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Emergence of a SARS-CoV-2 variant of concern with mutations in spike glycoprotein

Our take —

This study used daily case rates and genomic sequences sampled throughout South Africa from May to December 2020 to describe how the SARS-CoV-2 501Y.V2 variant arose in South Africa during the second wave of the nation’s epidemic. The 501Y.V2 variant contains new mutations that appear to lead to increased transmissibility of the virus and may allow for immune escape, although recent data released by Johnson & Johnson indicate that their COVID-19 vaccine still provides protection against 501Y.V2. Continuing to track viral genetic changes will allow public health entities to effectively respond to variants that increase transmission or immune escape. This work clearly illustrates how variants can emerge in areas with ongoing community transmission, reinforcing the importance of public health measures aimed at minimizing the spread of SARS-CoV-2.

Study design

Other

Study population and setting

This study described the emergence and spread of the SARS-CoV-2 501Y.V2 variant during the second wave of the South African epidemic. Daily COVID-19 case rates were obtained from publicly available databases maintained by the National Department of Health and the National Institute for Communicable Diseases. Phylogenetic analysis included SARS-CoV-2 genomic sequences (n=2,759) randomly sampled across South Africa between March and December 2020, and a global background sequence data set (n=2,753). 501Y.V2 variant sequences (n=341) collected between October and December 2020 were used to establish a mutation profile for the variant and to create a structural model of the variant spike protein.

Summary of Main Findings

The second wave of the South African COVID-19 epidemic started in October 2020, beginning with a resurgence of cases in the Nelson Mandela Bay region of the Eastern Cape (EC) and rapidly expanding to include both the Western Cape (WC) and KwaZulu-Natal (KZN). In response, genomic surveillance efforts were intensified in these provinces, leading to the identification of a new variant of concern (501Y.V2). By mid-November, 501Y.V2 became the predominant lineage in EC, WC, and KZN, and preliminary models indicate that its rate of transmission may be increased by as much as 50%. The 501Y.V2 variant contains eight lineage-defining non-synonymous mutations in the spike protein, three of which (K417N, E484K, and N501Y) correspond to the receptor binding domain and have previously been associated with either increased transmissibility or immune escape. Structural modeling demonstrated that two of these mutations (K417N, E484K) are found in key locations targeted by host neutralizing antibodies.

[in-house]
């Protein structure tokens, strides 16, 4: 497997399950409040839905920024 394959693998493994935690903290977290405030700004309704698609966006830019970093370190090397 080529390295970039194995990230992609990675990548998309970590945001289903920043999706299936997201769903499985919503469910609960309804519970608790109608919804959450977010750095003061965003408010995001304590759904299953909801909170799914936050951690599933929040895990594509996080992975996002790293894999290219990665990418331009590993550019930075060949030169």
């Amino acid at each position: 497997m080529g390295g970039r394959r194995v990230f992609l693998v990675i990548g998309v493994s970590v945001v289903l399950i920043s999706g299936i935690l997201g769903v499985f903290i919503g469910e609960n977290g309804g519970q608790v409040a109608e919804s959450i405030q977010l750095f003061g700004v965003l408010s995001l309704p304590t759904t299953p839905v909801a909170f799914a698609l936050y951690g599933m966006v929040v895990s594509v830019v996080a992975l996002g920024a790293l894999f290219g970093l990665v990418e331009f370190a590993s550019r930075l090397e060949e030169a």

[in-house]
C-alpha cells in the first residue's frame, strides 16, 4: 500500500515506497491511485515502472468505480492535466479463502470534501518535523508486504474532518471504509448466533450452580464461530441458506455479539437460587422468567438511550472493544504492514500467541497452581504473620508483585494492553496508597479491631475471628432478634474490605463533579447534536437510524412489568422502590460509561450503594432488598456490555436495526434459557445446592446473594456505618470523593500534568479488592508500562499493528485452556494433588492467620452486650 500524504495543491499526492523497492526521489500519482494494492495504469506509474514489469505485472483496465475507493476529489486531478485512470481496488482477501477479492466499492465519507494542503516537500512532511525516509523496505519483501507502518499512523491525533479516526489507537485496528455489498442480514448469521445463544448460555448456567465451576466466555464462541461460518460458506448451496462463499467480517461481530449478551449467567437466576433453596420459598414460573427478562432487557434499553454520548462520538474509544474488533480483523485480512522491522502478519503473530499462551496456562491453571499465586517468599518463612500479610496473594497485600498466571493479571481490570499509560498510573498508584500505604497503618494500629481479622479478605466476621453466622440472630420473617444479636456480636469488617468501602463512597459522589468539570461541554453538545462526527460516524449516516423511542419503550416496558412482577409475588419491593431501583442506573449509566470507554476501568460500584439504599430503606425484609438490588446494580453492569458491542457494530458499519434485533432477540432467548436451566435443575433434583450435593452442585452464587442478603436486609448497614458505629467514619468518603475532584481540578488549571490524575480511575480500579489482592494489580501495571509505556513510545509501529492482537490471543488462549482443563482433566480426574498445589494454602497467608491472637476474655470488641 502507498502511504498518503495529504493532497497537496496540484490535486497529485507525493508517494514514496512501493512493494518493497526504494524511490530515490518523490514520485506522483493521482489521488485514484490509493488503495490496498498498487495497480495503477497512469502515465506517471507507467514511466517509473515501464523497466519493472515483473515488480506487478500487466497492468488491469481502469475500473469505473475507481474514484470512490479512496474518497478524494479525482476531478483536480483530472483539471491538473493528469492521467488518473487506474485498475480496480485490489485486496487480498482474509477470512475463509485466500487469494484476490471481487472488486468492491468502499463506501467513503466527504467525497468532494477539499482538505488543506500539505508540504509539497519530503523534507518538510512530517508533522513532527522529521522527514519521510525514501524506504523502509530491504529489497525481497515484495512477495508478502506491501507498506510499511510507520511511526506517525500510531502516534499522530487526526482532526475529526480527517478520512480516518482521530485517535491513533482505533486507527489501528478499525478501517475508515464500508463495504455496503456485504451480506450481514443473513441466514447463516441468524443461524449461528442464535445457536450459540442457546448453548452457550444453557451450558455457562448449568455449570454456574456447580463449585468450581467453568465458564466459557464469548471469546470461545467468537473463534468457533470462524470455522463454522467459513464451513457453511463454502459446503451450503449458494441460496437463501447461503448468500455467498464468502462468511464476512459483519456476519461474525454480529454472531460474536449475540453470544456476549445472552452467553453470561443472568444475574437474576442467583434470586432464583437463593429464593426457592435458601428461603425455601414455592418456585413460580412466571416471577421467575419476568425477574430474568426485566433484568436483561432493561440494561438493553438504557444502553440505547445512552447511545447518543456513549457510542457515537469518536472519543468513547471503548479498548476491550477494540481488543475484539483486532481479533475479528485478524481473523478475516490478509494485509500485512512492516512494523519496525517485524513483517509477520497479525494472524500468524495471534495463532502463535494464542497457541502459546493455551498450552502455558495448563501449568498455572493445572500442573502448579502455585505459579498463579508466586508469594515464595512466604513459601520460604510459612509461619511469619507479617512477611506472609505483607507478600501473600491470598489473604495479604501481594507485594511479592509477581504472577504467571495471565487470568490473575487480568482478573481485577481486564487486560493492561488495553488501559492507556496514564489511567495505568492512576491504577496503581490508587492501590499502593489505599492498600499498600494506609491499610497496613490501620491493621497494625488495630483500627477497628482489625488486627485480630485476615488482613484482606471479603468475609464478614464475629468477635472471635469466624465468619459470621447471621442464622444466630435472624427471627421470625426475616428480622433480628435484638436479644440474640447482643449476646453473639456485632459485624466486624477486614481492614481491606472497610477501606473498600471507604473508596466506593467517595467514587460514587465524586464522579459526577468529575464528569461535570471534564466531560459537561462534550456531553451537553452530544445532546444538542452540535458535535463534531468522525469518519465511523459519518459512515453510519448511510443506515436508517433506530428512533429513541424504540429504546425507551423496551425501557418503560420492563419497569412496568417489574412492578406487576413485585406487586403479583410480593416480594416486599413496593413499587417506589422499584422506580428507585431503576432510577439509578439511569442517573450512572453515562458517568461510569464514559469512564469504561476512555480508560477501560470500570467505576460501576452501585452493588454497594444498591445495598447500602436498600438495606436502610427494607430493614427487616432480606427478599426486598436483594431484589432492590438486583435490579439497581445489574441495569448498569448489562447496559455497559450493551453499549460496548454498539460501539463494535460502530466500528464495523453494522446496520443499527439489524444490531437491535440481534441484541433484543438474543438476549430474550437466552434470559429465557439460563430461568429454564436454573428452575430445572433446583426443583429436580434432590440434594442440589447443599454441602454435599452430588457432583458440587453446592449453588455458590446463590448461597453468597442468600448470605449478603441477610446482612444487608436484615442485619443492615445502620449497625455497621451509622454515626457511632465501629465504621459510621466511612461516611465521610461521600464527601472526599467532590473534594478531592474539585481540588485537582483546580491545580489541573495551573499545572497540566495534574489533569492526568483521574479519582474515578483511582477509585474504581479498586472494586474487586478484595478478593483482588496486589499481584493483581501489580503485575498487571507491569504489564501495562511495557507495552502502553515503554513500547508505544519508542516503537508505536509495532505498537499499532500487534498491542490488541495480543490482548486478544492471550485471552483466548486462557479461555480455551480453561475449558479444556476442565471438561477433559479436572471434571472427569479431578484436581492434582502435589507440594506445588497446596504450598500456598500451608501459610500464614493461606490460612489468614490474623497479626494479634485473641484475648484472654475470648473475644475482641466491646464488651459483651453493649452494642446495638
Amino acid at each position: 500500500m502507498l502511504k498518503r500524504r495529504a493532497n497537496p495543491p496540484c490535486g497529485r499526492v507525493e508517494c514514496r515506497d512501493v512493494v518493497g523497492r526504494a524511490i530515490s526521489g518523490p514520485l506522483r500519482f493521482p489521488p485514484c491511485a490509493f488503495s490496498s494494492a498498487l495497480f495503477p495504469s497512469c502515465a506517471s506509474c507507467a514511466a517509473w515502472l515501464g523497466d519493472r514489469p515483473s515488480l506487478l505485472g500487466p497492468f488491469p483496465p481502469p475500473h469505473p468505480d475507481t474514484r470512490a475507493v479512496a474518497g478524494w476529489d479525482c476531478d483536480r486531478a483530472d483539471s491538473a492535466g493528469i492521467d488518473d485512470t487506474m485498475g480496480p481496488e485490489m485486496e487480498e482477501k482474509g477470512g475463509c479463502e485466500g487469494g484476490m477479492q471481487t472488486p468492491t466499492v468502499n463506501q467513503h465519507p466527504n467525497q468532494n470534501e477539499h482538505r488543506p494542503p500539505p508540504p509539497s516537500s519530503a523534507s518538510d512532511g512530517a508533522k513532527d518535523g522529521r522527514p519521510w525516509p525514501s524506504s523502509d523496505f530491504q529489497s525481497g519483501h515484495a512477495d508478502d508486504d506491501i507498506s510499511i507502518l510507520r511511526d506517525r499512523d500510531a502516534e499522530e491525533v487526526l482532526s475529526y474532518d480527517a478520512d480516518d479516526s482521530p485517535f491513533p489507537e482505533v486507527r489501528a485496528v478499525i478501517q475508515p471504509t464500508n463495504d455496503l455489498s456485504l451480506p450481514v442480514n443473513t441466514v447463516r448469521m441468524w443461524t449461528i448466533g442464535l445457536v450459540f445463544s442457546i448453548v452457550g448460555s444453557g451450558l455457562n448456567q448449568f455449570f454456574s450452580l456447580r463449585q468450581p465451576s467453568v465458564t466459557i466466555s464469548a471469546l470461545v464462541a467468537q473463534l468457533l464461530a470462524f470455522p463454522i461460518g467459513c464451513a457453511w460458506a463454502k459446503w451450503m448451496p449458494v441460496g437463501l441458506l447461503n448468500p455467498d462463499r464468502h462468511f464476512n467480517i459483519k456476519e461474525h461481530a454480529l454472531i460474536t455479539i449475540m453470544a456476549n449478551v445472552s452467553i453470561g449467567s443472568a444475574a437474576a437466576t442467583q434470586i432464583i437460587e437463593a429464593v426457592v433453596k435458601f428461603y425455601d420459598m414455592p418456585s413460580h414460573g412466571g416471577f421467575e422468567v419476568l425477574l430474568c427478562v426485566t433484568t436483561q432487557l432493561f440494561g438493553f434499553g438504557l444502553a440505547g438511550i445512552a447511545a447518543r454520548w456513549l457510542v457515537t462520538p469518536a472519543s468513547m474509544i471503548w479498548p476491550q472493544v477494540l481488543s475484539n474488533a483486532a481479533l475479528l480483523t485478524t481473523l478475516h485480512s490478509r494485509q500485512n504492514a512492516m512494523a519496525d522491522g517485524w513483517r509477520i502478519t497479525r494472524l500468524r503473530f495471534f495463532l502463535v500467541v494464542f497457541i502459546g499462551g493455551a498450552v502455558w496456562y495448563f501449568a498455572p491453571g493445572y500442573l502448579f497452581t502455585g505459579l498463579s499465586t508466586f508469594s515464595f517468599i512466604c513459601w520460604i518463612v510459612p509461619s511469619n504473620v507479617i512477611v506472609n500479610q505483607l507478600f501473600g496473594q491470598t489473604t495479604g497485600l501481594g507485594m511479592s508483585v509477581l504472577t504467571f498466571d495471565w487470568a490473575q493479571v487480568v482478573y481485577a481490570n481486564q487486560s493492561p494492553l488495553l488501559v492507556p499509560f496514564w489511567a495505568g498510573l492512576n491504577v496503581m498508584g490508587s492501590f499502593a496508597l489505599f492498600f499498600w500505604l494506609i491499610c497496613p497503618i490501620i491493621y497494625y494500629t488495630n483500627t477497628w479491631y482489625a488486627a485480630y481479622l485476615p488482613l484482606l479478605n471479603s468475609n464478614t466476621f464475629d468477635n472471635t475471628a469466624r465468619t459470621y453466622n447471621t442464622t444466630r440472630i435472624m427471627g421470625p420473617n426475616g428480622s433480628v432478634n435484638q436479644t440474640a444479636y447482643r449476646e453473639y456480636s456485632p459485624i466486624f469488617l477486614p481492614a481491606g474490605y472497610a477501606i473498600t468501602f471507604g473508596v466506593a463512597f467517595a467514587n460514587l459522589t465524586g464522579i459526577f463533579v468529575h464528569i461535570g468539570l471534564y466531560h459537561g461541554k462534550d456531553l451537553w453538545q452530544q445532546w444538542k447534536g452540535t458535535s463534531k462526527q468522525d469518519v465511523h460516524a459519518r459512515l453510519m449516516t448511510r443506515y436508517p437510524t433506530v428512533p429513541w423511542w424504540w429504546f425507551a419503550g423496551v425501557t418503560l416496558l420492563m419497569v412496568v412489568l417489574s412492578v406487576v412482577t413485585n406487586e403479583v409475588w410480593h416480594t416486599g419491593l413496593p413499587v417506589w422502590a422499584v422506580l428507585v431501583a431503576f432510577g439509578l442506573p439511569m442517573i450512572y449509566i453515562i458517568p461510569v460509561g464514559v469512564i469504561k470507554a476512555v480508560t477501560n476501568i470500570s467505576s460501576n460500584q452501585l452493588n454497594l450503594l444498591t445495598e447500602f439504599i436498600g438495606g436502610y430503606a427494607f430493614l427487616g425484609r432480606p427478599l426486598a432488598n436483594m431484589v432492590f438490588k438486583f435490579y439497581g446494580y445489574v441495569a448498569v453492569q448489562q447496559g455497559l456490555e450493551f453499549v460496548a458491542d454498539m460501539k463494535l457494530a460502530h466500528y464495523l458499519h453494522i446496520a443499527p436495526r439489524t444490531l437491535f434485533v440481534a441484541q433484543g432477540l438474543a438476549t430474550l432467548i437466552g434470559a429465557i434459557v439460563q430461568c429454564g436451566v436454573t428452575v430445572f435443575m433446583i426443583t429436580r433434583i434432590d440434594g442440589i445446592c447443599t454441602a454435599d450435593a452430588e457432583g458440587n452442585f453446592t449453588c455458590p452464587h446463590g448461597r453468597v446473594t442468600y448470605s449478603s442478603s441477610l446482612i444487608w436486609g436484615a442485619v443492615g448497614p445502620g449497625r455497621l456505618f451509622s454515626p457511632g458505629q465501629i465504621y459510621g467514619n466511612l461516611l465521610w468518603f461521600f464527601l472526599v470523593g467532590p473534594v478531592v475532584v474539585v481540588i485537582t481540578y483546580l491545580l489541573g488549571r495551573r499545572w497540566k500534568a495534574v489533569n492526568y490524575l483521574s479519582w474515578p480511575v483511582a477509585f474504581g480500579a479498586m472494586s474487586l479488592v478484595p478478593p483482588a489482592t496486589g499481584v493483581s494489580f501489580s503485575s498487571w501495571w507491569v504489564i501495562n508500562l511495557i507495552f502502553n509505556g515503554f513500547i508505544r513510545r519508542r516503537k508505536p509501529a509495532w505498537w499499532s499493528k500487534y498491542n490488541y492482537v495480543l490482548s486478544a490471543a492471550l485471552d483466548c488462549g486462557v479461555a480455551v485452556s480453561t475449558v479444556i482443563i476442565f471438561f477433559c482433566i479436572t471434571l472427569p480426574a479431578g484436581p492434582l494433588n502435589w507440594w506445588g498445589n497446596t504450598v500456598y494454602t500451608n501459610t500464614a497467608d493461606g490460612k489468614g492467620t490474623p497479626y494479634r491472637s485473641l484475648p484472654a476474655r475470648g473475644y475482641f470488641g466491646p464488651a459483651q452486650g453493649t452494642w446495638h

Study Strengths

This study included a large dataset of randomly sampled SARS-CoV-2 whole genome sequences from South Africa, including 341 501Y.V2 sequences. Mutations specific to the 501Y.V2 variant were assessed using structural modeling, estimates of selection pressure, and prior studies.

Limitations

Sequence metadata did not include location information, so health facility location was used to approximate the geographic origin for each sample. Additionally, functional relevance of lineage-defining mutations was assumed based on prior work describing the impact of individual mutations on variants from other areas. Although authors indicate that they have preliminary data supporting the 501Y.V2 variant’s ability to escape neutralization, these data were not presented here.

Value added

This work describes how high levels of SARS-CoV-2 transmission in South Africa led to the emergence and spread of a new variant of concern (501Y.52). This study also describes variant-defining mutations and explores their potential functional relevance in terms of both transmissibility and the ability of 501Y.V2 to evade host immune responses.

This review was posted on: 19 March 2021